Fused Glass Pocket Vase, A Basic How To

With spring just around the corner I’ve been working hard at my studio on some of the products I like to feature during the season.  I love flowers, and growing things, and one of the things I make this time of year are pocket vases for all the like minded flower lovers out there!  These beautiful vases hang on the wall, hold water, and a few fresh cut flowers of your choice.  They also make great rooters if you are trying to root a vine for transplanting. But don’t worry, if you don't have a green thumb, fake flowers look great in them too!

If you’re interested in learning how a fused glass pocket vase is made, stick around for my step by step tutorial.  Just as a side note, this is not a beginner project, so I’m going into my instructions assuming you are well versed in cutting glass and using a kiln.

Basic materials you will need:  A decorative or colorful top layer of glass along with a clear piece of compatible glass, high fire wire, 1/4 inch thick fiber paper, and a glass cutter.

Step one:  Cut out both your top and bottom piece of glass.  I’ll be using a red iridescent glass for the top layer of my project.  I’ve cut my 2mm thick red piece of glass to 3 x 5”.  The bottom layer of glass of which I’ve used a 3mm piece of tekka crystal clear glass is cut slightly smaller than the top piece of glass.  My bottom layer of clear glass is cut to 2 3/4 x 4 3/4”.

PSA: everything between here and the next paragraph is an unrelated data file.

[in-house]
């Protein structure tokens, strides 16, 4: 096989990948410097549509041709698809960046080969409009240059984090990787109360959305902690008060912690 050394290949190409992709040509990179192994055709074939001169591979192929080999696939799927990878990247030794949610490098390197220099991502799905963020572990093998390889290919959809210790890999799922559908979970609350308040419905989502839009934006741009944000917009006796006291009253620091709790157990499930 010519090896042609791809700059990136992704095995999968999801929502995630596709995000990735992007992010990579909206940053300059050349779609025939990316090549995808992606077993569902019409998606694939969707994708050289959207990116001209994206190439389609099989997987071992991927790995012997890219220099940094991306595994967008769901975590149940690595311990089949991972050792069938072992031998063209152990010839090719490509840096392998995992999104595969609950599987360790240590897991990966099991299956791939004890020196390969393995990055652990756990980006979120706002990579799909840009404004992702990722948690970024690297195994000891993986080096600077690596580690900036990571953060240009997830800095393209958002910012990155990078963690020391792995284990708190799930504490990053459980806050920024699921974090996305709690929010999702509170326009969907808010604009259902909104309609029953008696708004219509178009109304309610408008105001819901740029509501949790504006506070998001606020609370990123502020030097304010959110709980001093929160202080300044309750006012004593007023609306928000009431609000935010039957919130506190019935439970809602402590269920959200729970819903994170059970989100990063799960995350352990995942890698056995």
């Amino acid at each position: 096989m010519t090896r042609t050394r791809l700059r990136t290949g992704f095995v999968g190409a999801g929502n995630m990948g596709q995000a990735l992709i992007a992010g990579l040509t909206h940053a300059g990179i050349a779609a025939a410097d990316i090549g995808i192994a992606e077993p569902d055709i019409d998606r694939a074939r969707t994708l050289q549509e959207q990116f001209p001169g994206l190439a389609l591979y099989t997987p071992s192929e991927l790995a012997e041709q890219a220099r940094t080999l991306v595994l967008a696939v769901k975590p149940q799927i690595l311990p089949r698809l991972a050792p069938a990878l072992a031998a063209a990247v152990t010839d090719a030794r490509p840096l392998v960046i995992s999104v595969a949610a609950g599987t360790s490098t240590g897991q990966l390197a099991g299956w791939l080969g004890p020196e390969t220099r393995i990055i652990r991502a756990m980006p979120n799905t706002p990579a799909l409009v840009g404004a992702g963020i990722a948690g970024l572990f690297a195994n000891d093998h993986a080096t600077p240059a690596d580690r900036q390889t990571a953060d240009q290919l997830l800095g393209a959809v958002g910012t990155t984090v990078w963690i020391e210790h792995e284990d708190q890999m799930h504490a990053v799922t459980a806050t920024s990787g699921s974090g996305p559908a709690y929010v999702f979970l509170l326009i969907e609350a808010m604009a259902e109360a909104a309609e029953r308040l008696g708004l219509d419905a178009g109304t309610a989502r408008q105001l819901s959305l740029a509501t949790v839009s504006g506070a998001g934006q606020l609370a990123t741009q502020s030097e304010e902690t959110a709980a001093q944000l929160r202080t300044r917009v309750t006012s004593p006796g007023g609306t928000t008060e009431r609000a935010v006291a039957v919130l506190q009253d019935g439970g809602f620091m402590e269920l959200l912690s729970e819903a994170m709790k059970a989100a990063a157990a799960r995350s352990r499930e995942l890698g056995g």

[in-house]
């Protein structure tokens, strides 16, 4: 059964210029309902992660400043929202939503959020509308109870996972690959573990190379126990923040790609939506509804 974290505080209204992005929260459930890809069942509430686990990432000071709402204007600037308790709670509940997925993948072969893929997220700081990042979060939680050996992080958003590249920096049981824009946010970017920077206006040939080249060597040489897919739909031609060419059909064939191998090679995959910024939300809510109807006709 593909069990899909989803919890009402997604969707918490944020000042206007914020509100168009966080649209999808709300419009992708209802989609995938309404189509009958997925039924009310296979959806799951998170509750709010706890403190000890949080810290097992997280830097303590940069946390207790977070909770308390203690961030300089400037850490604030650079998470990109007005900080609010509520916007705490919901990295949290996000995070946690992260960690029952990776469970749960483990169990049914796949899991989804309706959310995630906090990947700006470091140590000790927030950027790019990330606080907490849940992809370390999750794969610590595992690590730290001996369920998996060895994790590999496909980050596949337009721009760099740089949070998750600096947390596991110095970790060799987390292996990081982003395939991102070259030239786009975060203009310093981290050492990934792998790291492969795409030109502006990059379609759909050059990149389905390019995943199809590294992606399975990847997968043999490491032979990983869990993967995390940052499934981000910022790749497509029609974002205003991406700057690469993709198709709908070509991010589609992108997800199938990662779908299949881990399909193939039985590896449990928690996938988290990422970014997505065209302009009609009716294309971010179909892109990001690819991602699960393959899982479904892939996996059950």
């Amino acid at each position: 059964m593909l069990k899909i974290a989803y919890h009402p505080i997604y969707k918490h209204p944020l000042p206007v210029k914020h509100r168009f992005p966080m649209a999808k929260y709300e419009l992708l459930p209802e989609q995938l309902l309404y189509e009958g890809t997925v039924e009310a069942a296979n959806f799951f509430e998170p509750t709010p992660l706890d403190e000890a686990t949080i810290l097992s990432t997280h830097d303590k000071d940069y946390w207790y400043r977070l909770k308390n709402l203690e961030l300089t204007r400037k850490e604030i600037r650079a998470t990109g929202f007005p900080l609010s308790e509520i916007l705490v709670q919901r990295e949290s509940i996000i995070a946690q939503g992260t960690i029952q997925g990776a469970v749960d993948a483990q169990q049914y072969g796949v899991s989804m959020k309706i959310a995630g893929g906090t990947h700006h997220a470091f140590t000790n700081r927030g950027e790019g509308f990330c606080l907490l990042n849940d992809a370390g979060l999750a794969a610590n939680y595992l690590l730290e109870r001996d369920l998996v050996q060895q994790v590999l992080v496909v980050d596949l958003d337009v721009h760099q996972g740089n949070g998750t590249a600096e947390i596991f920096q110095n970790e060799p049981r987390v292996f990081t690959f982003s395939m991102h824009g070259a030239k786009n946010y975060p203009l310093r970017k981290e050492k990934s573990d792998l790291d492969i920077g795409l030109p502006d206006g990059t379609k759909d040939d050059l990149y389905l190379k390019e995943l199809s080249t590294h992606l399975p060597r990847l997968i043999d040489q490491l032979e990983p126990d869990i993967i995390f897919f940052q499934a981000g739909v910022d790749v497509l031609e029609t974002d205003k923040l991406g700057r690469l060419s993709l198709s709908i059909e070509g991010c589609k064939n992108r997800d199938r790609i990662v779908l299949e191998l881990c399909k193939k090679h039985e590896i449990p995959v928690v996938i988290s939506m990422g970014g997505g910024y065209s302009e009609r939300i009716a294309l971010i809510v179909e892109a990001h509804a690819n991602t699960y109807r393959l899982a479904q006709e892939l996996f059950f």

Step Two:  You will be layering 1/4” fiber paper between your two layers of glass to create the pocket of your vase.  I’ve used a triangular cut of fiber paper for my vase that measures about two inches wide at the top, and tapers into a three inch long triangle.  Fiber paper is a heat resistant material that is bound together with organic material, in this case sugar.  I like to fire this organic compound off before using it, so it doesn’t leave any residue on my glass project.  You can see from the photo the fiber paper may look a little burnt after firing.  That is normal and okay.  To fire the sugars out of the fiber paper, heat it up to 1100 degrees, then let it cool.  You can do this as fast as your kiln will fire it.  I cut my triangular vase shape out of the fiber paper with a very sharp razor. 

Step Three:  Cut out some high temperature wire to hang your glass piece.  You can be creative here, but for my example I used round nose pliers to make a spiral design.  You will need three spiral cuts of hight temp wire, for the two sides and bottom center.  

Step Four:  Lay the bottom layer of your vase, the clear piece of glass, on your primed kiln shelf.  Center the fiber paper in the middle of the clear layer of glass.  Place the top two hanging wires 1/4 inch from the top right and left corner of the clear glass, and the last coil of hight temp wire on the bottom center of the clear layer of glass.  Layer your top red cut of glass onto the fiber paper, making sure it is centered.

Step Five:  Fire your project at 500 degrees and hour to 1400 degrees.  Hold for 30 minutes.  Aneal your glass piece at 1100 degrees for one hour.  Ramp down slowly to room temperature for one more hour and a half following your anneal.  

Step Six:  Finish with beads, chain, wire or any other fixings of your choosing and start growing!

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